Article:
An Open Letter to the Austin Mortgage Broker who Emailed Me Yesterday
Hello Sir/Madam - In the interest of protecting your identity, I will not reveal your name on this post. However, I did want to take a couple of minutes to give you my opinion of your spam email with the following subject:
"We can do the hard loans!"
Wow, that is an exceptionally creative means of marketing yourself. Sorry for the sarcasm.
I recall that during my very first year in the real estate business, I realized that every single mortgage professional that I had come in contact with via office sales meetings or lunches that they invited me to had the same line, and that was ELEVEN years ago. Perhaps that is why I deleted your message without a second thought. At least it's email, so it didn't cost you anything, right?
Since the mortgage crisis and ensuing fallout, I hadn't seen anyone attempting this particular method of advertising. But you, brave soul, are clinging to the most archaic and tired line in the business.
If this method manages to produce a single loan for you, I applaud you for trying. I have often told my agents that virtually ANY means of marketing will work if performed consistently. That being said, some things will probably not produce the desired results. As real estate agents, we are bombarded with stuff from loan officers throughout the area and even some from other cities. As such, you need to stand out somehow.
On a separate note, do you honestly understand how difficult some loans really are these days? The first time I heard this spiel (in 1997, mind you), the "hard" loans really just required some extra work to get them placed with an investor/bank. Today, the hard loans may be truly impossible to close. I had a very close call recently with a borrower who had 20% down and FICO scores over 700. None of us anticipated that this particular loan would be difficult, but it was delayed almost an entire month due to appraisal issues.
My preferred lender (Gray Buffington of Buffington Mortgage) has been in business since the mid-1980's, and he was named as one of the Top Ten Mortgage Brokers in the entire state of Texas by Texas Monthly magazine, and he would still tell you that it took all of the resources at his disposal to get that deal closed and funded.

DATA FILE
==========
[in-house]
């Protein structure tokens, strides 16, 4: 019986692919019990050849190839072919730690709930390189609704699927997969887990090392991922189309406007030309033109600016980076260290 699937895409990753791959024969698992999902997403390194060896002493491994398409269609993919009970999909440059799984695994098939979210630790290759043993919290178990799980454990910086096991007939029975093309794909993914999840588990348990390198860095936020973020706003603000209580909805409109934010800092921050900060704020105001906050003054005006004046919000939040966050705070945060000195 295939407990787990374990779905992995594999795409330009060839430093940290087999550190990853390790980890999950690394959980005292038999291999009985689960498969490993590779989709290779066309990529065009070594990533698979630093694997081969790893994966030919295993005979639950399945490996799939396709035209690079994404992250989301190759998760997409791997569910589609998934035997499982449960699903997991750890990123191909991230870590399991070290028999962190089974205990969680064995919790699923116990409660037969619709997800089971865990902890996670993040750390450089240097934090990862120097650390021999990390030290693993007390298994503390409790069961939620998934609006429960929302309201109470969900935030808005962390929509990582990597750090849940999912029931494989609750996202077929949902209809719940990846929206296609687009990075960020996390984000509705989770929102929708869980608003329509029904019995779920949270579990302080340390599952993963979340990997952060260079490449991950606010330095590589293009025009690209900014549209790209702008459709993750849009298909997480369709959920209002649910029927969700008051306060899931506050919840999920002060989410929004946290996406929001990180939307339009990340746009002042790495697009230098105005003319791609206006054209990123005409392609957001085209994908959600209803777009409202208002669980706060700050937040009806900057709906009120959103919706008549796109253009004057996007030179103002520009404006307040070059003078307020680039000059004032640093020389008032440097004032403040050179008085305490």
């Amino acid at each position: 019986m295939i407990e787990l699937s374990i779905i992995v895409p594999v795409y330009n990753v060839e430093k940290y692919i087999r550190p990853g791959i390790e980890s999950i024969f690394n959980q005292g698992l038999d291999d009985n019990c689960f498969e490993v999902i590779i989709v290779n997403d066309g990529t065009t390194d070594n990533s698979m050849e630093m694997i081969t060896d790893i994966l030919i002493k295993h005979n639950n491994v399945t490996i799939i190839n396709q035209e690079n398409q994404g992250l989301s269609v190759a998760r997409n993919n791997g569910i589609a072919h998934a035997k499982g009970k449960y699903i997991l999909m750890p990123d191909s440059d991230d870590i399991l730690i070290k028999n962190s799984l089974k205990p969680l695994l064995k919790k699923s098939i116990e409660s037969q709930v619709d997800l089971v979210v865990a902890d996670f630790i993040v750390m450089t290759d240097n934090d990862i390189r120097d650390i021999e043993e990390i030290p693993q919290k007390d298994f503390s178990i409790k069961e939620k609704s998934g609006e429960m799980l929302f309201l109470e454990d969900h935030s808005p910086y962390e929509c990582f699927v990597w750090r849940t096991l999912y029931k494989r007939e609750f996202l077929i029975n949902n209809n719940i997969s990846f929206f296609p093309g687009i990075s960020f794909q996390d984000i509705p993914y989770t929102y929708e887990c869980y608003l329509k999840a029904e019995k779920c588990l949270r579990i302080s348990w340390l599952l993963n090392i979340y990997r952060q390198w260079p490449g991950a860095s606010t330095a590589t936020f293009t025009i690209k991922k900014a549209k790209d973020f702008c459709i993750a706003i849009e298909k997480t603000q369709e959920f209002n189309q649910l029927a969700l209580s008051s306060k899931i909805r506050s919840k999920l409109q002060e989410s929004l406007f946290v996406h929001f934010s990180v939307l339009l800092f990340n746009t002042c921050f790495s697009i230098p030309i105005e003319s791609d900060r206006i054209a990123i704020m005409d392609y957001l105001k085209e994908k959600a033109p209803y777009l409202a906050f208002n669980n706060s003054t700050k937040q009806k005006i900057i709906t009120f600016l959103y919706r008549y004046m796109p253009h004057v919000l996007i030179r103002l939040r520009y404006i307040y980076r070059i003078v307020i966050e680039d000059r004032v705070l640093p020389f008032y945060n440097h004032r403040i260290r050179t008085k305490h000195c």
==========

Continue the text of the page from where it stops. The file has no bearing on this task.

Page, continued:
Banks have tighter guidelines - we all know that. Zero down loans are essentially gone, as are subprime loans, right? Wouldn't these fall under traditionally "hard" loans? Can you do a subprime deal for me? How about a zero-down investment product? If so, maybe we really should talk. Otherwise, my guess is that this is just an empty promise.
Over the years, I have worked with a good number of mortgage brokers and loan officers, some of whom I chose, and some which were chosen by my clients. To be frank with you, the best and most professional mortgage people I have encountered are those who are quietly confident about their abilities. Those who came clamoring into our office to promise the moon generally ended up botching the deal or making things worse. Just FYI.
One thing that might help you is the concept of building relationships with agents, along with "soft selling". Rather than shouting from the rooftops (emails) about how good you are and how you can get deals done that no one else can, try good old-fashioned networking. If you are going to email, make it personal. Better yet, try a handwritten note. Even better than that, impress everyone by making the loan happen smoothly, then show up and get some face time at the closing with BOTH agents. You can grow a real business this way.
You are probably wondering what I like about Gray, my current mortgage guy. I like his integrity, and the fact that he doesn't blow smoke about whether or not he can get a deal done. Consequently, every single loan that he has actively started for us has closed. Not a bad track record, huh?
I wish you well, and I sincerely hope that my perspective is helpful for you.